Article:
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Reservation Dogs

TLO Rez Recaps: “Deer Lady” (3.3)

RESERVATION DOGS — “Deer Lady” — Season 3, Episode 3 (Airs Wednesday, August 9th) — Pictured: (l-r) D’Pharaoh Woon-A-Tai as Bear, Kaniehtiio Horn as Deer Lady. CR: Shane Brown/FX.

It’s the third—and, sadly, final—season of Reservation Dogs, the critically lauded series by Sterlin Harjo that shows it’s truly a good day to be Indigenous!

In the season opener—with two episodes, natch—we find the Rez Dogs and chaperone Teeny coming back to the rez, with various conversations about the future and their place in it. While most of the plans cast in stone, it looks like Bear is still his own, with an alien sympathizer in tow.

With this final season, I recap each episode of the show for those who are (and are not) watching, giving the basics, and not spoiling anything too much for you.

Skoden? Stoodis!


Episode 3: “Deer Lady”

The Plot: In days past, Indigenous children are taken to a boarding school, where they are tortured by the nuns and other caretakers. One girl, who becomes the Deer Lady, is taken to the school and suffers the order’s brutal hand of discipline.

In the present day, the Deer Lady comes upon Bear on her travels. Offering him pie and water at a diner, she gives him a lift to Okern but, on the way, she has to make one stop: at the house with an elderly man who, as we learn, was associated with the boarding school.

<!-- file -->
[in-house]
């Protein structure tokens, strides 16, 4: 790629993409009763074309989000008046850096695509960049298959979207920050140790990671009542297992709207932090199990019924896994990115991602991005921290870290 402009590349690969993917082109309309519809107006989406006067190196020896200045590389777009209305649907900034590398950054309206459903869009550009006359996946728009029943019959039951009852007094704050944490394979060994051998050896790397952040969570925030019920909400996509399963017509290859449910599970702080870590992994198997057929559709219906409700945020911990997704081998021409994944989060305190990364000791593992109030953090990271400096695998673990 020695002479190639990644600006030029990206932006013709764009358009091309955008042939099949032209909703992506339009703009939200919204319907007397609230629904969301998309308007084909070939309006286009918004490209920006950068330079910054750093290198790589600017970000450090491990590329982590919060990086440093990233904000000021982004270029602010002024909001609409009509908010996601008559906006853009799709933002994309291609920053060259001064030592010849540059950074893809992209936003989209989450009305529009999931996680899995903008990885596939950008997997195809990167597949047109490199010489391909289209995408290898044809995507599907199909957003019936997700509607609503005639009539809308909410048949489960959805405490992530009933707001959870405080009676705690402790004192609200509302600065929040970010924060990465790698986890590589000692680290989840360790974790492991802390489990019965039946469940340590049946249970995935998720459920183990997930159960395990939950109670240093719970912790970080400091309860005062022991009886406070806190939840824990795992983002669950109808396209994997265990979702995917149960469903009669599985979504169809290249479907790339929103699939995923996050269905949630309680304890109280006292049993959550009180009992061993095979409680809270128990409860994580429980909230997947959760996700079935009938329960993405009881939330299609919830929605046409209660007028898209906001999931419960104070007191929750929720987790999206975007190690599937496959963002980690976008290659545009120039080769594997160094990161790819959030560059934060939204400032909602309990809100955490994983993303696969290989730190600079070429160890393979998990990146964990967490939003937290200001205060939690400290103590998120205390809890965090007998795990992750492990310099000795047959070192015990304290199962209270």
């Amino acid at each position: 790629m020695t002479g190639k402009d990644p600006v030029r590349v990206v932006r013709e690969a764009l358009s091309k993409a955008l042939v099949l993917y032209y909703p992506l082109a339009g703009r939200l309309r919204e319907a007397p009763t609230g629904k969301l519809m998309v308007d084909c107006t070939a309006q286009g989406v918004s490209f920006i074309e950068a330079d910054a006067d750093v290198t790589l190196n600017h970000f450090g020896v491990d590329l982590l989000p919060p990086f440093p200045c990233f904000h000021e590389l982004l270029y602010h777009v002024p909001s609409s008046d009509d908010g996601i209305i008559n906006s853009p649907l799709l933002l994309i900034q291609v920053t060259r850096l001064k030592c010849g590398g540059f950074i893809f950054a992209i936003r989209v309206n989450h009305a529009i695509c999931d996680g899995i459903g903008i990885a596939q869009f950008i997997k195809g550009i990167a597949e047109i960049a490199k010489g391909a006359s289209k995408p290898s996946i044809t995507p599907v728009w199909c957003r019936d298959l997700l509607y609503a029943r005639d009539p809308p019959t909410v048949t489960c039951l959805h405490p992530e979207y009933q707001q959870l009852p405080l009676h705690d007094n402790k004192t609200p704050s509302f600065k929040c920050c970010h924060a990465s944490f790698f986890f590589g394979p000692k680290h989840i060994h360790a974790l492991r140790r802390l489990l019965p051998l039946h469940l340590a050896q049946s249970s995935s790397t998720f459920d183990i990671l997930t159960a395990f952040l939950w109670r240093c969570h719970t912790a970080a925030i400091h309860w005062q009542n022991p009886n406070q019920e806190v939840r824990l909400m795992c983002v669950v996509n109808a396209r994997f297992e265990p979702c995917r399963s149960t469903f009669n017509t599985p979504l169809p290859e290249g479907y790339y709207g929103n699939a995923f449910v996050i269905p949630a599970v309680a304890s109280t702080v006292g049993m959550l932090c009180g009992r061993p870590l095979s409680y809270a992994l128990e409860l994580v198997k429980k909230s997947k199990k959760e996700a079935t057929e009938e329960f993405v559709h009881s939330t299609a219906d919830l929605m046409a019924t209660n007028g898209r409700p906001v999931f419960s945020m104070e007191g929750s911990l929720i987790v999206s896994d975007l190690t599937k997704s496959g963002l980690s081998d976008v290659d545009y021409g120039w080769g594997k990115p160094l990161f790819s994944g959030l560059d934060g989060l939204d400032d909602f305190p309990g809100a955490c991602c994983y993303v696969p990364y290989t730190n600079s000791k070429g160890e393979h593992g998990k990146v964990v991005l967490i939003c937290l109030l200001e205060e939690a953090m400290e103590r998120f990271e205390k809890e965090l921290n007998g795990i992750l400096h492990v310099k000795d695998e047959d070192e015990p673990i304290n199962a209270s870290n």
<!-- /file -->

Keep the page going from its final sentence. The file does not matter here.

RESERVATION DOGS -- “Deer Lady” -- Season 3, Episode 3 (Airs Wednesday, August 9th) — Pictured: Kaniehtiio Horn as Deer Lady. CR: Shane Brown/FX.

The Review:  My grandfather, who I never knew, was taken with his brother to a boarding school for Indigenous kids. They were beaten every day, until, finally, they escaped to his grandmother’s house in Indian Territory, where he became a part of the Indian police force.

According to my long-deceased father, my grandfather never talked about the boarding schools mostly because of the shame they felt and all they left behind.

Written by Sterlin Harjo, this is the most important episode of Rez Dogs, bringing to light the monumental abuse and even murders that indigenous youth endured just for being indigenous. You can’t take that away and you can’t erase it.

As I openly wept during the atrocities committed depicted in this episode, the crimes committed are true and, even worse, still unsolved because in America—white America—they pretend that they never existed.

As much as they are swept under the rug, these atrocities will never be forgotten by the Indigenous community, and now thanks to Reservation Dogs and Sterlin, the memory of these forgotten children will endure.

Best Line / Funniest Moment: With the dark subject matter presented here, there is no “funniest” moment. And really, there shouldn’t be.

Oklahoma Soundtrack Pick: Mali Obomsawin – “Lineage”


Follow Louis on Twitter at @LouisFowler and Instagram at @louisfowler78.

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